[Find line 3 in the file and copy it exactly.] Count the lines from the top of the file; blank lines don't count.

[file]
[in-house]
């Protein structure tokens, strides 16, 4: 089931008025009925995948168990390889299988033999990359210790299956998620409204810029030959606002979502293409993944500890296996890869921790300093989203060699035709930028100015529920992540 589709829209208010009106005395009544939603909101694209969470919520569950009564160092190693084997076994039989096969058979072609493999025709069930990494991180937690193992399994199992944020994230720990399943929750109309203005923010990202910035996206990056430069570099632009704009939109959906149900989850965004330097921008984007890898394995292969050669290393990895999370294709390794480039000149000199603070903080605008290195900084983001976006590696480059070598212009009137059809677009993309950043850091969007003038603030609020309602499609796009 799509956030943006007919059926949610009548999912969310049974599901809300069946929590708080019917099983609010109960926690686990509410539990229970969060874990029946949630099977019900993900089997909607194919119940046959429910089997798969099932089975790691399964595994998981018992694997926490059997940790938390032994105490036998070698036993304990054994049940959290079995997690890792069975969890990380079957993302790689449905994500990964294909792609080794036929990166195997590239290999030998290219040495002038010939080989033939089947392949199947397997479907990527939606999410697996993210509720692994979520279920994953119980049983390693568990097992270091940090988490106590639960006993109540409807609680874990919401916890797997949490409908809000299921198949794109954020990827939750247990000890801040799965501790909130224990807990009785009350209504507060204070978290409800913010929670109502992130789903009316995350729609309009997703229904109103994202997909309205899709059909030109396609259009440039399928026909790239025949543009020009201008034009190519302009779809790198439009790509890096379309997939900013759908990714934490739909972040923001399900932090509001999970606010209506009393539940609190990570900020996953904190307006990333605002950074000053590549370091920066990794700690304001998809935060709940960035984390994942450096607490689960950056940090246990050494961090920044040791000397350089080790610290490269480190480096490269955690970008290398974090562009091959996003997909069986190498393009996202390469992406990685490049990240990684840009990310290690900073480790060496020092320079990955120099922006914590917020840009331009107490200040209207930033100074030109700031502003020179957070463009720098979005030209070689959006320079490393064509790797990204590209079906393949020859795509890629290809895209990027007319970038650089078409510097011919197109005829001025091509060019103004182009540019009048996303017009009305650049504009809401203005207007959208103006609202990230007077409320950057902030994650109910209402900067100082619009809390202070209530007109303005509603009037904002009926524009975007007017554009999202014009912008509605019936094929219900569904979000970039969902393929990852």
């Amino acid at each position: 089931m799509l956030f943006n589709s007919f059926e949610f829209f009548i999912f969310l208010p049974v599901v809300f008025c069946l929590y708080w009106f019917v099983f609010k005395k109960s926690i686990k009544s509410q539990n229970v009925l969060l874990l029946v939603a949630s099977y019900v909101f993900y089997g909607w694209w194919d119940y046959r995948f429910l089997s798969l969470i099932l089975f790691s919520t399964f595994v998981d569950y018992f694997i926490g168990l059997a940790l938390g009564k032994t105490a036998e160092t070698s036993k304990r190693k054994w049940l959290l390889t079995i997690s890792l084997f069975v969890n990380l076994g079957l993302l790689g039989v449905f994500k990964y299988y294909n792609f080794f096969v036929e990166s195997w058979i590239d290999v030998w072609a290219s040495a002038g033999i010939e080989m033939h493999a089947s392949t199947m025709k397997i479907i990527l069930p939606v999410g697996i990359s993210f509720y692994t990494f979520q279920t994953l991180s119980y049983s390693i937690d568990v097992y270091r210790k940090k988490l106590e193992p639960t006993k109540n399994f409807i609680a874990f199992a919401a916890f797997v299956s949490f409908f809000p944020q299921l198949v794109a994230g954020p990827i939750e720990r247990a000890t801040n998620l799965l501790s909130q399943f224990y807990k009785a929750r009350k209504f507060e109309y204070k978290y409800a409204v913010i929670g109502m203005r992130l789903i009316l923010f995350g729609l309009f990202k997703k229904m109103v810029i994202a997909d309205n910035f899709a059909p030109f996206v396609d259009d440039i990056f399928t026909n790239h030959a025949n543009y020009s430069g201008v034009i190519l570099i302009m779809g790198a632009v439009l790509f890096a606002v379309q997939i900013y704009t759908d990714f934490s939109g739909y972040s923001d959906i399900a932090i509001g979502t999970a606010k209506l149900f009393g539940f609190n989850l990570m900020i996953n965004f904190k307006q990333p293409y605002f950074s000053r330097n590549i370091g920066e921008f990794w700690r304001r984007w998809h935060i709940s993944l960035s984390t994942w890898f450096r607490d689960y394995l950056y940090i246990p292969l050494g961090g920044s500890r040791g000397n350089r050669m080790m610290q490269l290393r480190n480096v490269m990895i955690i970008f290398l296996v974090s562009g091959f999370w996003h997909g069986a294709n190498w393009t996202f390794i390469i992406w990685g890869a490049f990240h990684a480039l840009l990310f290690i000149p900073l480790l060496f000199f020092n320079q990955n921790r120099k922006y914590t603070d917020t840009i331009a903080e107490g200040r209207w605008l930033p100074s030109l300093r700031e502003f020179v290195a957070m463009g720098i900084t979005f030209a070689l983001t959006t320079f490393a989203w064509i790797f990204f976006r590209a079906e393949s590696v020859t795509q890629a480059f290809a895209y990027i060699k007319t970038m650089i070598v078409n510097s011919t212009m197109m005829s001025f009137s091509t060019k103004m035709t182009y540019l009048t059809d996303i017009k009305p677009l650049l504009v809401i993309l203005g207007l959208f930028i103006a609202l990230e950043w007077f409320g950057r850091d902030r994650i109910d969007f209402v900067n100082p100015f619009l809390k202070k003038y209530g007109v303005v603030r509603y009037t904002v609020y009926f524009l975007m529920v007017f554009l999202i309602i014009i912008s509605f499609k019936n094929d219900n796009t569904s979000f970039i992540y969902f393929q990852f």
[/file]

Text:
């Amino acid at each position: 089931m799509l956030f943006n589709s007919f059926e949610f829209f009548i999912f969310l208010p049974v599901v809300f008025c069946l929590y708080w009106f019917v099983f609010k005395k109960s926690i686990k009544s509410q539990n229970v009925l969060l874990l029946v939603a949630s099977y019900v909101f993900y089997g909607w694209w194919d119940y046959r995948f429910l089997s798969l969470i099932l089975f790691s919520t399964f595994v998981d569950y018992f694997i926490g168990l059997a940790l938390g009564k032994t105490a036998e160092t070698s036993k304990r190693k054994w049940l959290l390889t079995i997690s890792l084997f069975v969890n990380l076994g079957l993302l790689g039989v449905f994500k990964y299988y294909n792609f080794f096969v036929e990166s195997w058979i590239d290999v030998w072609a290219s040495a002038g033999i010939e080989m033939h493999a089947s392949t199947m025709k397997i479907i990527l069930p939606v999410g697996i990359s993210f509720y692994t990494f979520q279920t994953l991180s119980y049983s390693i937690d568990v097992y270091r210790k940090k988490l106590e193992p639960t006993k109540n399994f409807i609680a874990f199992a919401a916890f797997v299956s949490f409908f809000p944020q299921l198949v794109a994230g954020p990827i939750e720990r247990a000890t801040n998620l799965l501790s909130q399943f224990y807990k009785a929750r009350k209504f507060e109309y204070k978290y409800a409204v913010i929670g109502m203005r992130l789903i009316l923010f995350g729609l309009f990202k997703k229904m109103v810029i994202a997909d309205n910035f899709a059909p030109f996206v396609d259009d440039i990056f399928t026909n790239h030959a025949n543009y020009s430069g201008v034009i190519l570099i302009m779809g790198a632009v439009l790509f890096a606002v379309q997939i900013y704009t759908d990714f934490s939109g739909y972040s923001d959906i399900a932090i509001g979502t999970a606010k209506l149900f009393g539940f609190n989850l990570m900020i996953n965004f904190k307006q990333p293409y605002f950074s000053r330097n590549i370091g920066e921008f990794w700690r304001r984007w998809h935060i709940s993944l960035s984390t994942w890898f450096r607490d689960y394995l950056y940090i246990p292969l050494g961090g920044s500890r040791g000397n350089r050669m080790m610290q490269l290393r480190n480096v490269m990895i955690i970008f290398l296996v974090s562009g091959f999370w996003h997909g069986a294709n190498w393009t996202f390794i390469i992406w990685g890869a490049f990240h990684a480039l840009l990310f290690i000149p900073l480790l060496f000199f020092n320079q990955n921790r120099k922006y914590t603070d917020t840009i331009a903080e107490g200040r209207w605008l930033p100074s030109l300093r700031e502003f020179v290195a957070m463009g720098i900084t979005f030209a070689l983001t959006t320079f490393a989203w064509i790797f990204f976006r590209a079906e393949s590696v020859t795509q890629a480059f290809a895209y990027i060699k007319t970038m650089i070598v078409n510097s011919t212009m197109m005829s001025f009137s091509t060019k103004m035709t182009y540019l009048t059809d996303i017009k009305p677009l650049l504009v809401i993309l203005g207007l959208f930028i103006a609202l990230e950043w007077f409320g950057r850091d902030r994650i109910d969007f209402v900067n100082p100015f619009l809390k202070k003038y209530g007109v303005v603030r509603y009037t904002v609020y009926f524009l975007m529920v007017f554009l999202i309602i014009i912008s509605f499609k019936n094929d219900n796009t569904s979000f970039i992540y969902f393929q990852f």